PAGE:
this wicked woman hear it not from me;
for, if she knew within me hear,
mercy would make her fair face much less fair.     15
 
I cannot run away, that she does not
come to my mind anew,
for ‘tis my very thought that brings her there.
Striving for its own harm, my foolish soul
paints her as fierce and fair                                 20
as she is still, and its own doom creates;
it looks and looks at her again until,
filled with the longing taken from her eyes,
with self-inflicted wrath
it blames itself for flames that burn anew.             25
What argument of reason can now quell
the ruthless tempest whirling in my heart?
The anguish, that no more can in me dwell,
exhales out of my mouth; she knows it well,
and gives my eyes the credit they deserve.          30
 
Thus the inimical image, which remains
victorious and fierce,
and also rules the faculty that wills,
in love with self, commands me soon to go
where its true being’s found,                               35
just as a thing to a like thing is bound.
Oh, I know well the snow runs to the sun,
but more I cannot do: I am like one
who, now in others’ power, with his own feet
walks to the place where he will meet his death.   40
As I draw near, I think I hear words saying:
“You’ll see this man in a few moments die.”
I turn around to see if someone’s there
I might implore for mercy, but, instead,
I meet the eyes that wrongly want me dead.        45
 
O Love, what all these wounds have made of me,
you know alone, not I,
for you remain to see me lifeless lie;
and if my soul returns then to my heart,
ignorance and oblivion                                        50
during its absence have been dwelling in her.
But as I rise and gaze upon the wound
that all of me unmade when I was struck,
no solace can I find,
and therefore I all over shake with fear.                 55
Pallor once more on this my face appears
as on that day when thunder on me broke;
for, though that thunder came from a sweet smile
darkened for a long time it does remain
because my spirit fails to trust again.                  60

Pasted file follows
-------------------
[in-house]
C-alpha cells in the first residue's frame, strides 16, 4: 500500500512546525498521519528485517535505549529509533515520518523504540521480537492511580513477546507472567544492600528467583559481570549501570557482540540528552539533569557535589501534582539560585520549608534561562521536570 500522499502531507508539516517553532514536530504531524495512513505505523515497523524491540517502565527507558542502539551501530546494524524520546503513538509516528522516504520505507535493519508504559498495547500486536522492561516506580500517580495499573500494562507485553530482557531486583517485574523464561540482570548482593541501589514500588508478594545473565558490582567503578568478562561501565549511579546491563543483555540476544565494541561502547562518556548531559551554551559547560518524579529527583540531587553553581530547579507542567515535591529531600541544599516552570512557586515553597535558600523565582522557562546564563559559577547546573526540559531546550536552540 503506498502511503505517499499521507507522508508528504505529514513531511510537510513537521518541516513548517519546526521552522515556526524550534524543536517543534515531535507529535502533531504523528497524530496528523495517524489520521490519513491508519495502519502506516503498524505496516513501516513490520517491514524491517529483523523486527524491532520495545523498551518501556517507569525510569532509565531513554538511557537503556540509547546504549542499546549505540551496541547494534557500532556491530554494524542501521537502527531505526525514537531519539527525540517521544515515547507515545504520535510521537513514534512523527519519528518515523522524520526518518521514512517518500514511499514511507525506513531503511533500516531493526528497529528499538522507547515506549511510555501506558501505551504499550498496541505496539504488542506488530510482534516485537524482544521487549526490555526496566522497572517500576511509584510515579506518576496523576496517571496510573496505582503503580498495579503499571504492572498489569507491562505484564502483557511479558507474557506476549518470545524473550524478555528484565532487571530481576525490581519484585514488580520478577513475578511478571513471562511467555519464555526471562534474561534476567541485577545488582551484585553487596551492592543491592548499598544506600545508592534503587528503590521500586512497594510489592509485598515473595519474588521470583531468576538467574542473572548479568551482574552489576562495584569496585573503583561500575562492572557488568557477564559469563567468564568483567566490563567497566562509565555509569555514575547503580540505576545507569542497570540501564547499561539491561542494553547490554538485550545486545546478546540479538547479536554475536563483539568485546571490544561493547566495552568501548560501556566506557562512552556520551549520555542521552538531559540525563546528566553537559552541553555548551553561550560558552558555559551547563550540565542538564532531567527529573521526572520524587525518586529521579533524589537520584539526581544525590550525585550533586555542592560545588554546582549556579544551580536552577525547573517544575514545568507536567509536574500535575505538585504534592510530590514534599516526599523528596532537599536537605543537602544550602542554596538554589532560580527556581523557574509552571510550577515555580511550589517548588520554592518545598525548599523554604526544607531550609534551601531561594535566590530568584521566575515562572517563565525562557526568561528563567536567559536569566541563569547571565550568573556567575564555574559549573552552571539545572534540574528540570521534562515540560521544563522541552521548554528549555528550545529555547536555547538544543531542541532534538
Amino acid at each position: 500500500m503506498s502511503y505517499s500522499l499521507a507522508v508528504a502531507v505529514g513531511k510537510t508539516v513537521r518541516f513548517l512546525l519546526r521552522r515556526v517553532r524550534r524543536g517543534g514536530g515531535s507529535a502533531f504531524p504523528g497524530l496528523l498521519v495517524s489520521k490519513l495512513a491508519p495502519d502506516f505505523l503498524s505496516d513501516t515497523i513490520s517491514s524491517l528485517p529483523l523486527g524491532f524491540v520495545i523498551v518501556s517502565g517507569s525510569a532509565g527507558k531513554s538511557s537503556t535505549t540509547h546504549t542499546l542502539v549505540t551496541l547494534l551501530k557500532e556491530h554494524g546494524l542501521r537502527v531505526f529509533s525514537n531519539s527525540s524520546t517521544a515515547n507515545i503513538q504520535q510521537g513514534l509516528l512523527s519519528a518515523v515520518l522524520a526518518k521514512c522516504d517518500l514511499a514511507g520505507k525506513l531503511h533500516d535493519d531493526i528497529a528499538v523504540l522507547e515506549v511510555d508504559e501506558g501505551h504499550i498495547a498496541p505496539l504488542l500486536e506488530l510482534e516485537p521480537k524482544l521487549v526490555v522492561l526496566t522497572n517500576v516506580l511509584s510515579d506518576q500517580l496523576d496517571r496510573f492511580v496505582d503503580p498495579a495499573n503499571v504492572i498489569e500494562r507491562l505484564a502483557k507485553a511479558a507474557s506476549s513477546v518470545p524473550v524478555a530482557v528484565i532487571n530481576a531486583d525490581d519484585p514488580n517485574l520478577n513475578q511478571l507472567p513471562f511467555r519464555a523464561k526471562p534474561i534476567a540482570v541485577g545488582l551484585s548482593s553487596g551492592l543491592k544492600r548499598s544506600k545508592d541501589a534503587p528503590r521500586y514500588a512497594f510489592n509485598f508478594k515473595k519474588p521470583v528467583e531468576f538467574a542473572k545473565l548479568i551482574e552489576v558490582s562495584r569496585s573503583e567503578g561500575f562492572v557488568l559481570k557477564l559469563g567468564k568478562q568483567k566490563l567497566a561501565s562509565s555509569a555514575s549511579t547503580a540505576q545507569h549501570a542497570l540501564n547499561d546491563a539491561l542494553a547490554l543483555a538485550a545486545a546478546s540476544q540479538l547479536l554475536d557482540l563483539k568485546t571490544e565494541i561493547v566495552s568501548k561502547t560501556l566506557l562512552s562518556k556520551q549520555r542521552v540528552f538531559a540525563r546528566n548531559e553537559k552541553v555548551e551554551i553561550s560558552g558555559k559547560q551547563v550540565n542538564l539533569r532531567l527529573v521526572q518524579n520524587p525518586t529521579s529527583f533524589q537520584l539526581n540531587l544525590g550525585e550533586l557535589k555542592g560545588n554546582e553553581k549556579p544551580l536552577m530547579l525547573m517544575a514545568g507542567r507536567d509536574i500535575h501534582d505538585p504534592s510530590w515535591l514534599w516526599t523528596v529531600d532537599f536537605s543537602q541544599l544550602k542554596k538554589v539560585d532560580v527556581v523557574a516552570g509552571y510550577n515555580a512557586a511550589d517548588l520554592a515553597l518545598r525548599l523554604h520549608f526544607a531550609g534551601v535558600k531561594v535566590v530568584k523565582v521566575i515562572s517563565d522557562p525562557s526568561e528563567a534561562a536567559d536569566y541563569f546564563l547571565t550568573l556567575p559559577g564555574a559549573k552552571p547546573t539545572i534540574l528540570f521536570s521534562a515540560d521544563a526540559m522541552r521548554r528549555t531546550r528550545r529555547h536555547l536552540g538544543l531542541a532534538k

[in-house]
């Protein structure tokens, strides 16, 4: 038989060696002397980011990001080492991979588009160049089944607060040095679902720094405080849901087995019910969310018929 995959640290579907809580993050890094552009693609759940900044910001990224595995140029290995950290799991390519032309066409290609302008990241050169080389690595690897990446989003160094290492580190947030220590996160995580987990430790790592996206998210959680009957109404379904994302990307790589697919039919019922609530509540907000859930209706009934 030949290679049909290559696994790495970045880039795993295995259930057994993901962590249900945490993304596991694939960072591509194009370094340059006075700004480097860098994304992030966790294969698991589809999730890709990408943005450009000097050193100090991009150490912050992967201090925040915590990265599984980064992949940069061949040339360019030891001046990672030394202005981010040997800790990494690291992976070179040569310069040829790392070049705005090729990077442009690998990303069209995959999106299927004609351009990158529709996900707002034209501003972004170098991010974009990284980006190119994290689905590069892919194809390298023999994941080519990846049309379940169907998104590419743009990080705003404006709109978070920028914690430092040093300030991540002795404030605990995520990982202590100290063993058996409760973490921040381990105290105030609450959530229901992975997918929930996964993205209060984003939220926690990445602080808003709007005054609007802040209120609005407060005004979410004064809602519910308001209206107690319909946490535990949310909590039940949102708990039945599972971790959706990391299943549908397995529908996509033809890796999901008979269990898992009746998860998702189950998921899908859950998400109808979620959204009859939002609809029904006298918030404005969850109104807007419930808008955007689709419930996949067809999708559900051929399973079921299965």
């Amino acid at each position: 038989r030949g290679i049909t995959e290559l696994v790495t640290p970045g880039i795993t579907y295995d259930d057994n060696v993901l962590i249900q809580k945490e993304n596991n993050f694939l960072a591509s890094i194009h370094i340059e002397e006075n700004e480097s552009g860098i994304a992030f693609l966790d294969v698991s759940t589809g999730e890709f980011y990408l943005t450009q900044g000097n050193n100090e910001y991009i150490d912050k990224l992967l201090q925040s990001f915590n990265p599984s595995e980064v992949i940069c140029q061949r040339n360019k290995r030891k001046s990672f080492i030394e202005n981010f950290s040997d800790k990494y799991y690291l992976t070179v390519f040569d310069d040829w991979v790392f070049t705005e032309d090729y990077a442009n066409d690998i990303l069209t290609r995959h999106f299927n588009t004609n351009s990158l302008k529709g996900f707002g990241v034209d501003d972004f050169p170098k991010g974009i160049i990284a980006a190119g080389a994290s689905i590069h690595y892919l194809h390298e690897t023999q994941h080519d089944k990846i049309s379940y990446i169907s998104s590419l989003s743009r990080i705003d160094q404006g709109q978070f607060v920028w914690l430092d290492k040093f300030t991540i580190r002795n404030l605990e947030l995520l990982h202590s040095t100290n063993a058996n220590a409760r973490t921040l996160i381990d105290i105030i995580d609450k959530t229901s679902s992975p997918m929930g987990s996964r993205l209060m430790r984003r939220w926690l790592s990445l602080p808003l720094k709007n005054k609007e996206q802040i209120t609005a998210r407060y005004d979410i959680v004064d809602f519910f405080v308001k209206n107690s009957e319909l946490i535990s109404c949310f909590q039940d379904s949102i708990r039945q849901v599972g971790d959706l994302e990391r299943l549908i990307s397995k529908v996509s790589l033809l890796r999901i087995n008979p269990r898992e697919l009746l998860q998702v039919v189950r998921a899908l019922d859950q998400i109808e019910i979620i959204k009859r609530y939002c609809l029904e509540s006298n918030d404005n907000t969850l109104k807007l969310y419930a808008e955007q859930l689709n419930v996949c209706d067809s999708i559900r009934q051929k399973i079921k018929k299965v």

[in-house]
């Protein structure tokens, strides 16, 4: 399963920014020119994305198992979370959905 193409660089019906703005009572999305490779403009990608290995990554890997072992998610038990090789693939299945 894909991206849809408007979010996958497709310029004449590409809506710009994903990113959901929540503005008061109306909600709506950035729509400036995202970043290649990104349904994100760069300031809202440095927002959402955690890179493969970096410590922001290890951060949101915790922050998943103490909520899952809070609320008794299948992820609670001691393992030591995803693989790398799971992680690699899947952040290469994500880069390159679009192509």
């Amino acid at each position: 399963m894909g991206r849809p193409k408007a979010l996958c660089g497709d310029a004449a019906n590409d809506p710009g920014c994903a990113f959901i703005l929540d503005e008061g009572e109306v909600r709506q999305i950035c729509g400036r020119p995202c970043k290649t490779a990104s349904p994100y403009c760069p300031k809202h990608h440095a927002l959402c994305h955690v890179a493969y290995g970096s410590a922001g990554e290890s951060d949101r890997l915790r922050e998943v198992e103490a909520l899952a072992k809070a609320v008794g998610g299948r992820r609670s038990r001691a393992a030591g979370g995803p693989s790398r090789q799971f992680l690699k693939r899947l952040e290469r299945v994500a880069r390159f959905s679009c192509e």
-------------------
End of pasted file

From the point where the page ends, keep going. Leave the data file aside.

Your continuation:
This you have done to me, O Love—on mountains
as in the river’s valley
along which ever you must fiercely win me:
here, as you wish, you touch me, dead and dying,
thanks to the fearsome light                                65
that with its flashing clears the way to death.
No woman, ah, is here nor a wise man
to whom I may complain about my grief:
but, if she does not care,
never do I from others hope for help.                    70
This woman you have banished from your Court
ignores, O lord, the blows of all your darts;
her pride is such an armor round her breast,
all of your arrows, blunted, end their course,
and nothing can her shielded heart molest.          75
 
My song, born on a mountain, you can go:
you will perhaps see Florence, my own land,
that keeps me out of it,
stripped of all mercy, emptied of all love;
say, if you enter there, “The one who made me     80
can now not wage any more war on you:
there, where I come from, he is so enchained
that, even if he bends your cruelty,
he still would have no freedom to return.”

Notes:

O Love, Since I Must Suffer More and More / (Amor, da che convien purch’io mi doglia)
 
The accepted date for this canzone is 1307-1308 for it was sent to Moroello Malaspina along with a Latin epistle which relates how Dante , while walking along the Upper Arno near the Casentino, was struck by the beauty of such woman and was overwhelmed with love. The epistle functions like a Provençal razo. In the envoi the canzone is labeled “montanina,” having been written on the hills of the Casentino. Sadness and pain burst forth in these verses, even though Dante speaks of the knot of love which would keep him away from Florence, even if he were allowed to return.